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I'm attempting to write a Progress Dialog that I can instantiate, show and then pass a task to complete to. I'm pretty new to Task Based Patterns, so please bear with me.

Ideally my goal is to be able to show the progress of a task in a popup window, similar to the VS "Background Operation in Progress" dialog that you may know. Hopefully this can be fairly generic, or at very least define some sort of pattern that I can reuse.

What I have is below. Any suggestions are welcome!

private CancellationTokenSource _CancellationTokenSource;

        /// <summary>
        /// Constructor.
        /// </summary>
        public frmThreadProgress()
        {
            InitializeComponent();
        }

        public static frmThreadProgress ShowProgress()
        {
            frmThreadProgress f = new frmThreadProgress();
            f.Show();
            f.BringToFront();
            return f;
        }

        public void Cancel()
        {
            // Cancel the background task.
            _CancellationTokenSource.Cancel();

            // The UI will be updated by the cancellation handler.
        }

        public delegate Task<TResult> GenericTask<TResult, in TInput>(
            TInput input, IProgress<int> progress, CancellationToken cancel);


        /// <summary>
        /// Run a Task Asynchronously and display its progress
        /// </summary>
        /// <typeparam name="TResult"></typeparam>
        /// <typeparam name="TInput"></typeparam>
        /// <param name="generictask"></param>
        /// <param name="input"></param>
        /// <param name="description"></param>
        /// <returns></returns>
        public Task<TResult> RunAsync<TInput, TResult>(GenericTask<TResult, TInput> generictask, TInput input, string description)
        {
            TaskIsRunning();
            Information = description;
            _CancellationTokenSource = new CancellationTokenSource();
            var cancellationToken = _CancellationTokenSource.Token;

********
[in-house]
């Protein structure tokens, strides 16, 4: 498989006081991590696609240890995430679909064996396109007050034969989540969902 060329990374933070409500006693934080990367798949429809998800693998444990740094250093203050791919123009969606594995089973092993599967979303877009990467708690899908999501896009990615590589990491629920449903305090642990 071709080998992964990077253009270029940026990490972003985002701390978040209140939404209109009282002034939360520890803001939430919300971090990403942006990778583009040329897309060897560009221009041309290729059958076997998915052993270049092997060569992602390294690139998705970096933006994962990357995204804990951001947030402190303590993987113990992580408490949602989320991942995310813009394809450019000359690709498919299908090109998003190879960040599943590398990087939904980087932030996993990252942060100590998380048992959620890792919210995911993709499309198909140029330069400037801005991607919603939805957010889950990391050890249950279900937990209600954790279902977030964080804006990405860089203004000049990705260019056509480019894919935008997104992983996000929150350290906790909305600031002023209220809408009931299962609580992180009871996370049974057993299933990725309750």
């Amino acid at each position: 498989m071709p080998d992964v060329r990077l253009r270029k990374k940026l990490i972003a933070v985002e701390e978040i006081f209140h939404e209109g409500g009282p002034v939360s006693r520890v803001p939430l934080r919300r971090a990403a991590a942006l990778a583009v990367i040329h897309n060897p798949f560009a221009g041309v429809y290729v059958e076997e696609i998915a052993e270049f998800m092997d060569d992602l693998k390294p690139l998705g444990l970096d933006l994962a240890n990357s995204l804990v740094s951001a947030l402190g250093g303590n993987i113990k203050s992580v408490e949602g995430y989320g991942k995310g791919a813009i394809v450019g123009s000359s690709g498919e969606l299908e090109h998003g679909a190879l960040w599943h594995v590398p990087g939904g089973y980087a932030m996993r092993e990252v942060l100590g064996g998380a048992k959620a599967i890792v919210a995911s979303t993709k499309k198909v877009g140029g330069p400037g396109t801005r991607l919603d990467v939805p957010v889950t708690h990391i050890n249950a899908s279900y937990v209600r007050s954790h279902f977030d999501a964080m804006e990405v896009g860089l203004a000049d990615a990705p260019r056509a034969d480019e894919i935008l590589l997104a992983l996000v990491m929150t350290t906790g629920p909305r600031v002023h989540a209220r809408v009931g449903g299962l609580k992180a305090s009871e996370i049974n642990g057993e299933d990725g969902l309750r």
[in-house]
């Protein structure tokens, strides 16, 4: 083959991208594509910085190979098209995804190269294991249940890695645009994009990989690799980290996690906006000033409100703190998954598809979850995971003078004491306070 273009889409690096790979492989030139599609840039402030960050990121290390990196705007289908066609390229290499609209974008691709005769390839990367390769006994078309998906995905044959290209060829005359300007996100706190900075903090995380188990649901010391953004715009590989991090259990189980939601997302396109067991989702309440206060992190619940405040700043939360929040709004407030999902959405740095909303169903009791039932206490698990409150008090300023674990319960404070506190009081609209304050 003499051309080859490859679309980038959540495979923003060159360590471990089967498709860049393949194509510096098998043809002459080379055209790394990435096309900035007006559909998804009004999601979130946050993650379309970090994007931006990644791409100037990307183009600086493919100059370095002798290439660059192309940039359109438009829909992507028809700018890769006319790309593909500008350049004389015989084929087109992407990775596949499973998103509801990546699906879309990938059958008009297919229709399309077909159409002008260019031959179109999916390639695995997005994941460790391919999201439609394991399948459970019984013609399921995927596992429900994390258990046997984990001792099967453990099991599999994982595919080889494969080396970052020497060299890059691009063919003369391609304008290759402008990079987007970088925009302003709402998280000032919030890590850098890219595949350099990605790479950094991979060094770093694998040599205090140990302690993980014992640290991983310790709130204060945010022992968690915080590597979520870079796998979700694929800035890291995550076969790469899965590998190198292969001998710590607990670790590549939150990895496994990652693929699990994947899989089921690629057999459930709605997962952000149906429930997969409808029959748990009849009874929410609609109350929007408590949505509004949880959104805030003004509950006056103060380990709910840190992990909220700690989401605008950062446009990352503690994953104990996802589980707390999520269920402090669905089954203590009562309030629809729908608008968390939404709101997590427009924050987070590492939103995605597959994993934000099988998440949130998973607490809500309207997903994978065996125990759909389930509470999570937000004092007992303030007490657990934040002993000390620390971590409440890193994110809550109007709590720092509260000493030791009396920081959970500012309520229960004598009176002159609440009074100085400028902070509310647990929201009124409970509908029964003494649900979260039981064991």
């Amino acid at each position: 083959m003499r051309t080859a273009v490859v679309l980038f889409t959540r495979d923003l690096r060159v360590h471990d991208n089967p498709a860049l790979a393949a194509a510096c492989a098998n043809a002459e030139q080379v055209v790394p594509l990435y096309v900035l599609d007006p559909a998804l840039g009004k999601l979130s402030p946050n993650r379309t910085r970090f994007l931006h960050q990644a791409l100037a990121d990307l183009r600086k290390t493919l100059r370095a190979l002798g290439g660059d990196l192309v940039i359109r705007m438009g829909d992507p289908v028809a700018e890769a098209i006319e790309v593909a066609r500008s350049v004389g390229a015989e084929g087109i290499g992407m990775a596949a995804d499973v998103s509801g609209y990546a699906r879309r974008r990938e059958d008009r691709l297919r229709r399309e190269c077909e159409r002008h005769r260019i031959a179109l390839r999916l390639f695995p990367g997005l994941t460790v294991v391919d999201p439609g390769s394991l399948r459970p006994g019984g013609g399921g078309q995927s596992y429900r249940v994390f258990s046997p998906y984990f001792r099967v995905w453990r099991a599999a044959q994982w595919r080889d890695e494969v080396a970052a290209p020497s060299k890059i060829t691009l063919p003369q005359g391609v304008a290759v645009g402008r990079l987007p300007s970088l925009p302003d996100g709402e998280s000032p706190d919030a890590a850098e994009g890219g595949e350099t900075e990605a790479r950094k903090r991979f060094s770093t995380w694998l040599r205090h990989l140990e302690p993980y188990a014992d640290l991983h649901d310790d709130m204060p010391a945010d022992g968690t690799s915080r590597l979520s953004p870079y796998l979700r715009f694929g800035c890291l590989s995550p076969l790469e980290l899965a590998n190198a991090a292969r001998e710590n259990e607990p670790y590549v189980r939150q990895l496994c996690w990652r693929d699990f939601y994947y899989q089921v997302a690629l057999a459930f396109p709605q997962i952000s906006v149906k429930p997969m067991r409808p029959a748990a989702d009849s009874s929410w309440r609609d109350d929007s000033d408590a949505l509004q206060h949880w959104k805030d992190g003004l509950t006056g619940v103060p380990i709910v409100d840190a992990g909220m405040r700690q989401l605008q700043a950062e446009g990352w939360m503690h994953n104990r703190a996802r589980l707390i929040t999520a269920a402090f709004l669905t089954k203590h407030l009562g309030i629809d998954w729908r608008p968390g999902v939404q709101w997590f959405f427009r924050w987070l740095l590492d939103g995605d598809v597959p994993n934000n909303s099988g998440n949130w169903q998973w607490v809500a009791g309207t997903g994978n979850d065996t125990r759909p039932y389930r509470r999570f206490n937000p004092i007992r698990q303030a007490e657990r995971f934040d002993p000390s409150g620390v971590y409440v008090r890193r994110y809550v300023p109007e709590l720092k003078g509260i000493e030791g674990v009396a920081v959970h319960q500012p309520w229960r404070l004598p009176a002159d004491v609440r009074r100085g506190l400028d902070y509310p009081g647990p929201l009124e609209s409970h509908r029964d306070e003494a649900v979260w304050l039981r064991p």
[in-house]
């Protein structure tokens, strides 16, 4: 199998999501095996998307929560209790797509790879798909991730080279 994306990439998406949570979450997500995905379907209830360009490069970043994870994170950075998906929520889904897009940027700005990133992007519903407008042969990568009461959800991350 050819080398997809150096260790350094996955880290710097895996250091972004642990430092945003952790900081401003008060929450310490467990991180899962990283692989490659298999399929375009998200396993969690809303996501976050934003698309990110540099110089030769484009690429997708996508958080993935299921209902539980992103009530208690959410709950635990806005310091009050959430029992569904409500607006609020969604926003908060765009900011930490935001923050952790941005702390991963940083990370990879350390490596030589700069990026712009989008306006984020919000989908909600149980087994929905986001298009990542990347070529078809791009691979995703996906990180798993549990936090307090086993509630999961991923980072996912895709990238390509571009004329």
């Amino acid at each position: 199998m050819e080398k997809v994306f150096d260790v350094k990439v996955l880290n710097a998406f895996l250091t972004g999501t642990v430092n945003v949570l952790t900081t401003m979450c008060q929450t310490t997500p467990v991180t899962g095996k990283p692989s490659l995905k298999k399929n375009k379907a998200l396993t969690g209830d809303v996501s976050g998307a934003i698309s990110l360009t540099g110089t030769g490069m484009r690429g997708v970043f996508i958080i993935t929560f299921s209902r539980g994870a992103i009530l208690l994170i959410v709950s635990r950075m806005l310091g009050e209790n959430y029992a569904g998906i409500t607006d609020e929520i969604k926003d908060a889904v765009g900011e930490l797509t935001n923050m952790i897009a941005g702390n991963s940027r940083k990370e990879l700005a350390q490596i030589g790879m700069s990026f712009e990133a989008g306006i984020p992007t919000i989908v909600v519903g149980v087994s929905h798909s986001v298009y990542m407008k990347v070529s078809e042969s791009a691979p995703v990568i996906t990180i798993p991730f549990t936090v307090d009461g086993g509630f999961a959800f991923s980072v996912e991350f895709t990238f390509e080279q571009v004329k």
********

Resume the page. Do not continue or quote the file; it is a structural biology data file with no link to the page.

var progressReporter = new ProgressReporter();
            IProgress<int> onProgress = new Progress<int>((x) => pb.Position = x);
            Task<TResult> t = generictask(input, onProgress, cancellationToken);
            //configure completion handlers
            progressReporter.RegisterCancelledHandler(t, TaskIsCancelled);
            progressReporter.RegisterSucceededHandler(t, TaskIsComplete);
            progressReporter.RegisterFaultedHandler(t, TaskErrored);
            return t;
        }

        /// <summary>
        /// Iterate a List of items and apply a function to produce a list of results
        /// Reports progress of the task
        /// </summary>
        /// <typeparam name="TResult"></typeparam>
        /// <typeparam name="TInput"></typeparam>
        /// <param name="input"></param>
        /// <param name="operation"></param>
        /// <param name="description"></param>
        /// <returns></returns>
        public Task<IList<TResult>> IterateAsync<TInput, TResult>(IList<TInput> input, Func<TInput, TResult> operation, string description)
        {
            TaskIsRunning();
            Information = description;
            _CancellationTokenSource = new CancellationTokenSource();
            var cancellationToken = _CancellationTokenSource.Token;
            var progressReporter = new ProgressReporter();
            //delegate to update the progress
            IProgress<int> onProgress = new Progress<int>((x) => pb.Position = x);
            //Start the task
            Task<IList<TResult>> t = Task.Factory.StartNew(() =>
            {
                IList<TResult> output = new List<TResult>();
                for (int i = 0; i < input.Count; i++)
                {
                    cancellationToken.ThrowIfCancellationRequested();
                    TResult r = operation(input[i]);
                    output.Add(r);
                    onProgress.Report(100 * i / input.Count);
                }
                return output;
            }, cancellationToken, TaskCreationOptions.LongRunning, TaskScheduler.Default);
            //Register completion/error/cancel handlers
            progressReporter.RegisterCancelledHandler(t, TaskIsCancelled);